There's a lot of pain and hurt in the city right now, based on the death of Mr. Wallace. And this death follows the protests that we had in the city this summer. This follows the tragic killing of George Floyd and Breonna Taylor and Ahmaud Arbery. There is a tension and a pain in the interaction between police and citizens, especially African American citizens who do not feel safe.

At the same time, we have another issue. We have had over 400 homicides in the city. There is a strong constituency that is crying out for help to deal with the homicides and they need the police to help them address that issue, but they don't want to see their nephew, niece, cousin, or husband killed at the hands of the police. People are dealing with both the pain of homicides and violence in the city, and the tragic death of Walter Wallace, Jr. That has been the biggest tension in the city. 

In reference to poll watchers, I have been a committee person for a long time, and I know that under state law, you have to have a certificate to be a poll watcher. You can get a certificate to go to a specific location in order to report issues back to your party, but you can’t go in without that. Someone can be 10 feet outside of the polling location with paraphernalia supporting any candidate that they would like, but, again, to be in the polling place you need a certificate issued prior to Election Day. 

So I don't get the sense that people are fearful of people from outside the city coming into Philadelphia to poll watch because Philadelphia has grit, and there are regulations around it. That is not the concern I have been hearing. The bigger concern I've had and heard is around the changes happening to the postal system. People are fearful about putting a ballot in the mail and so instead, they are taking it directly to satellite voting offices to ensure their vote is counted.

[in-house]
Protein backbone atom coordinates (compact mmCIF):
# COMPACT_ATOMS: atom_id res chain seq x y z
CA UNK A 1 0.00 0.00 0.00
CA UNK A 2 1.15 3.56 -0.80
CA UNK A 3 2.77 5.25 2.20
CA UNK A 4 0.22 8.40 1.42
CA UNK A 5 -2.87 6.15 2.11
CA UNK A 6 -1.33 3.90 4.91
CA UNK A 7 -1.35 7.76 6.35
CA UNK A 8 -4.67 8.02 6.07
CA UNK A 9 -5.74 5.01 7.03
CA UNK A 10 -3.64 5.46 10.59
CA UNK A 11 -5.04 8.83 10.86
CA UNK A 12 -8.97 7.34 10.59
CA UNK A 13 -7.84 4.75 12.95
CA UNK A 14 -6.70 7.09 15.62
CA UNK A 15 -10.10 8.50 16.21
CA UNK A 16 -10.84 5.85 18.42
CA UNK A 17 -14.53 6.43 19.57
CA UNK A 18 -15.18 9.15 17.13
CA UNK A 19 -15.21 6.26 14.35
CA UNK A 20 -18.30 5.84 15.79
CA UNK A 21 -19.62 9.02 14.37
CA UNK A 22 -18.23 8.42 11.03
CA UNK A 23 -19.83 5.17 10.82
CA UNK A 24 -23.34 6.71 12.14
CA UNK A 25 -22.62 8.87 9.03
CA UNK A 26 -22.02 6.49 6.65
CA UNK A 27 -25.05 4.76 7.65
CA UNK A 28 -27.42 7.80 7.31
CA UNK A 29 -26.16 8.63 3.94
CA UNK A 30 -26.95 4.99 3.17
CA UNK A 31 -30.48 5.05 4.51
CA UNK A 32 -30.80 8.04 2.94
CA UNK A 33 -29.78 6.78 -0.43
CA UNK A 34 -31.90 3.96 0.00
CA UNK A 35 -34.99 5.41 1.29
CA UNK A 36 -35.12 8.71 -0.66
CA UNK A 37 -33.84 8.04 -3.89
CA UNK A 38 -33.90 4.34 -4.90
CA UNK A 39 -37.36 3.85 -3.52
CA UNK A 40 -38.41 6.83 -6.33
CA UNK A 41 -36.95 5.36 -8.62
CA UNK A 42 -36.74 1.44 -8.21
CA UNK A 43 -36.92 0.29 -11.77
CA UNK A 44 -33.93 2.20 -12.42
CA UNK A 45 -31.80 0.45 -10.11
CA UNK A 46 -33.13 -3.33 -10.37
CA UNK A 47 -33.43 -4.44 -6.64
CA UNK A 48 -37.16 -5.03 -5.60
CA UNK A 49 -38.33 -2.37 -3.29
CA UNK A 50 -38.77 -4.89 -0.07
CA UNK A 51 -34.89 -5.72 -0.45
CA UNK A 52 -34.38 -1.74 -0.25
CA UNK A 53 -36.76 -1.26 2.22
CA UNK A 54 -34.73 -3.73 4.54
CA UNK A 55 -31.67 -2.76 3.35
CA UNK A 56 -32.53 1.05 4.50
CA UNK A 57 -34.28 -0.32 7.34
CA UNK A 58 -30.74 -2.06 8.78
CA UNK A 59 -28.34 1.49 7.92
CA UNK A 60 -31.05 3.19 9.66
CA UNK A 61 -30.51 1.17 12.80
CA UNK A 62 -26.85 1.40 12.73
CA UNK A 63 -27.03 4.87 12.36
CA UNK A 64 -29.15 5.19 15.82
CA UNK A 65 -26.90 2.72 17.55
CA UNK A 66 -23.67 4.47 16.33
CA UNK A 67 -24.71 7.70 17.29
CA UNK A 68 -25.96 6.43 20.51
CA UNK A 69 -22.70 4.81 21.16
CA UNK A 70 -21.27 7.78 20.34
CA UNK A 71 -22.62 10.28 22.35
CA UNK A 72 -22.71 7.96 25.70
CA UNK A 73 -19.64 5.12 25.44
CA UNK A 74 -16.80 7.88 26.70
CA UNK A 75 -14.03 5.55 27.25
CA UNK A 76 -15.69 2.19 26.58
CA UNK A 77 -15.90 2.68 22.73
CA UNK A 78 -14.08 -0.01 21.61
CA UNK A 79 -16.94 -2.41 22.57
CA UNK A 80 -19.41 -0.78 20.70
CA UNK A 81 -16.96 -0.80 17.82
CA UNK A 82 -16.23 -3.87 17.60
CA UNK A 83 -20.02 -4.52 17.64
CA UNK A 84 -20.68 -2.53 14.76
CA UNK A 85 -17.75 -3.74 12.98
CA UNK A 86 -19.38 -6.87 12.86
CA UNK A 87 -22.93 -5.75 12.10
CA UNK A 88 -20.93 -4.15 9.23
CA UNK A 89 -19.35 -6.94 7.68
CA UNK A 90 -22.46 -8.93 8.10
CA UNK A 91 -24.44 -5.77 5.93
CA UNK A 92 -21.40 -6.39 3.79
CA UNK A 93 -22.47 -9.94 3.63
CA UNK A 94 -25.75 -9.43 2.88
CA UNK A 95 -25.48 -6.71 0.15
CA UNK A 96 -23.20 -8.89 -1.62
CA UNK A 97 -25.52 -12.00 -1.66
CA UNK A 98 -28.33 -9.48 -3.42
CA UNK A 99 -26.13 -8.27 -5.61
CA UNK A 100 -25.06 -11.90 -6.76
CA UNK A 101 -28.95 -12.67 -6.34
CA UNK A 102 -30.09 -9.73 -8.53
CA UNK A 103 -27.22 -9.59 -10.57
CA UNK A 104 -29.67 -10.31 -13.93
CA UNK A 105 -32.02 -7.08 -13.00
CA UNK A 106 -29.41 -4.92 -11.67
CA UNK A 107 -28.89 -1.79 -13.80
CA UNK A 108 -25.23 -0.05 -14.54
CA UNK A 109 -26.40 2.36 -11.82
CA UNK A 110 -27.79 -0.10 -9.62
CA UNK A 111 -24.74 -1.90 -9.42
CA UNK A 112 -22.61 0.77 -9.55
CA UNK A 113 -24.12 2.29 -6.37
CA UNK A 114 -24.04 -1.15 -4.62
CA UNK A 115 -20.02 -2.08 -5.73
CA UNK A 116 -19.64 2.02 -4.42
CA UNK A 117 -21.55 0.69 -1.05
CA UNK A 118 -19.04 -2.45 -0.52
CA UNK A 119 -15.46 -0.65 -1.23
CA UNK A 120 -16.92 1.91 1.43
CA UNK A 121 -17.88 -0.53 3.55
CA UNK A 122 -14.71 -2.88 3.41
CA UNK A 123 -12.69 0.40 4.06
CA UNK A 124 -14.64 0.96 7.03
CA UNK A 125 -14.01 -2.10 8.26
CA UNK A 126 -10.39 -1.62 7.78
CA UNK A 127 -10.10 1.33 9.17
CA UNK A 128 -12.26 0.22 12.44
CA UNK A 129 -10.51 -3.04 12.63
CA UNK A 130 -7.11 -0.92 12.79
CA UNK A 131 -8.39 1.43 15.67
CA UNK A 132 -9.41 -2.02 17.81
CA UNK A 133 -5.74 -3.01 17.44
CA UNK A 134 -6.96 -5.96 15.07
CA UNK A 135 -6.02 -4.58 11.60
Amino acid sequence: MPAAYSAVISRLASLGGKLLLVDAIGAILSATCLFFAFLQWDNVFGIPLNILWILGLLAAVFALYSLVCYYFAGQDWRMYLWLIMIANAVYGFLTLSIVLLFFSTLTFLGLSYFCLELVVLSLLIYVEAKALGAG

How are the numbers for early voting?

The numbers have been very strong. We have done press conferences, throughout the early part of this week to make people aware of the options that they have when they are voting.  

There are a number of people going to City Hall and there are a number of people going to the Liacouras Center, part of Temple University, and a satellite voting office. But, we have 17 other satellite voting offices around the city. We have been encouraging people to go to a location that might not be your immediate location because you might not have to wait as long to get in and vote.

Tuesday was the deadline for mail-in applications, but if you have not yet received your mail-in ballot, you can go to a satellite building office.

If you tell them you have not received your mail-in ballot, you can be issued a new ballot in person, and you can vote on location up until Election Day.

Is there any other information that you think is important to know as we move into Election Day? 

Well, I think what's most important is for people to vote, and to exercise their right to vote. It is very personal for me, not only as an elected official but as a member of the community.

I had a grandfather who was able to purchase our family farm outside of Greenville, North Carolina. Though I never got a chance to meet him, a lot of his words, sayings, and actions influenced my father, my uncles, and my aunts.

My grandfather wore a suit on only two occasions: to go to church and to vote.

When I see those lines of people going out to vote in this pandemic, it really encourages me and solidifies for me why voting is so important. I hope everyone exercises their right to vote up until and including on Election Day.